Volume 91, Issue 87

Friday, March 13, 1998

Bottoms up


Could happen to you

Re: Get a job, you bum and Pay your own way, March 5

To the Editor:
Recently, there have been a rash of letters in support of tuition increases from the "If I can do it, so can you" faction. Unfortunately, the arguments of this group are fundamentally flawed.

C. MacIntosh and Tracy Johnson believe that since they have been able to find a job that everyone else can too. The argument is only valid if one assumes they are the most unskilled, unsuitable, prospective employees in the country and that there are more job vacancies than there are applicants.

Now I can't comment on the validity of the first condition, but economic statistics show there is between 10 and 29 per cent unemployment for youth. I have not seen any statistics showing how many unfilled jobs there are currently, but it is safe to say the former is much greater than the latter.

Secondly, while these fine, hard-working students can support themselves, could they also support a child or sick parent on their current incomes? Would they just work harder or should single parents not go to university?

MacIntosh wonders, "how does it feel to want someone else to pay your way?" Well, he doesn't really have to wonder because someone else is already paying his way. Currently, his tuition accounts for 30 per cent of the actual cost of his education. Can you afford the other 70 per cent Mr. MacIntosh?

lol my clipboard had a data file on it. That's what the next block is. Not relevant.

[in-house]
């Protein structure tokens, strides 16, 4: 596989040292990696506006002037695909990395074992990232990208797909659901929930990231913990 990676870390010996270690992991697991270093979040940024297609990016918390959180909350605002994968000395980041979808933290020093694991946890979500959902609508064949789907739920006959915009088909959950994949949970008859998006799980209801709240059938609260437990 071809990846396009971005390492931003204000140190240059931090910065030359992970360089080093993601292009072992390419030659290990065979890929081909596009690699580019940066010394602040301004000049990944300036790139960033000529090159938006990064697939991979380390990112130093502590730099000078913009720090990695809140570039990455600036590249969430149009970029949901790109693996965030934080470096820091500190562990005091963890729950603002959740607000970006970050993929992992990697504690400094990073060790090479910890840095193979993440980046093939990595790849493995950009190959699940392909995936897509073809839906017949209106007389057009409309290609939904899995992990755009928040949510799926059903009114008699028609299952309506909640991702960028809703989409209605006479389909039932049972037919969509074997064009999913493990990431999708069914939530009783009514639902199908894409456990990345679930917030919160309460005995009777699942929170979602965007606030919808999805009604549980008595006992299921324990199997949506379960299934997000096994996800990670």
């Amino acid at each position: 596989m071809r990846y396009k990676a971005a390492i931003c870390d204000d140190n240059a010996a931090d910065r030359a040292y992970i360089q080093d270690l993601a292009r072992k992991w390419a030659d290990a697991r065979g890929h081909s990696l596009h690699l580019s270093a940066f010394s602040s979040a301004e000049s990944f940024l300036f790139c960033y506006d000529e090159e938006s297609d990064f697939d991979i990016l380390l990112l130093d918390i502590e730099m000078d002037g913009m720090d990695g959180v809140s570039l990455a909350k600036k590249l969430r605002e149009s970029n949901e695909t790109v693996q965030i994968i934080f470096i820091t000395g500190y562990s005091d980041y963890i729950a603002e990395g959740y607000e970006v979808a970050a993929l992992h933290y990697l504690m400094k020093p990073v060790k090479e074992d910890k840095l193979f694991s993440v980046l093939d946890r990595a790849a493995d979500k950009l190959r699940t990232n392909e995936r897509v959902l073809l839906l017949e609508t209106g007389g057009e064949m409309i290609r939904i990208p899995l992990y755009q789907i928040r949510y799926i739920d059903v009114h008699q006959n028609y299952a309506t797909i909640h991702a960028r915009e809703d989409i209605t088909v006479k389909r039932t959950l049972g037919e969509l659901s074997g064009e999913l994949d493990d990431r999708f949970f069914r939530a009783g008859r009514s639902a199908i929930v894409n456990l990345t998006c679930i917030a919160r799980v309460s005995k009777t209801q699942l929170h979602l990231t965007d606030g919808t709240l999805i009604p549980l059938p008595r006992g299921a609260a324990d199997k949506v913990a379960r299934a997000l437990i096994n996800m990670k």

Both MacIntosh and Johnson feel that education only benefits the individual student and therefore society should not pay education costs. The fact is education benefits all of society. Everyday, medical research saves lives, products are invented that create thousands of jobs and society is shaped by thinkers and lawmakers. All of these areas are driven by education and research. None of us invented the computer, but we all benefit from the fact that someone was educated enough to do so. We do not drive on every road our taxes pay for, nor do we use every available health care option, but we accept that at times the individual must contribute to the greater good. The fact is that without collective pooling of our resources, our society will degenerate into a collective of haves and have-nots.

I believe the current "I'm OK so I'm not going to worry about anyone else" mentality is very dangerous. We all believe "it can never happen to me," yet we are all just an accident, an illness or a mistake away from being in the shoes of those we judge. So rather than "if I can do it, so can you," how about "if it can happen to them, it can happen to me."

Ormonde Bensen
M.E.Sc I

To Contact The Opinions Department: gazoped@julian.uwo.ca

Copyright The Gazette 1998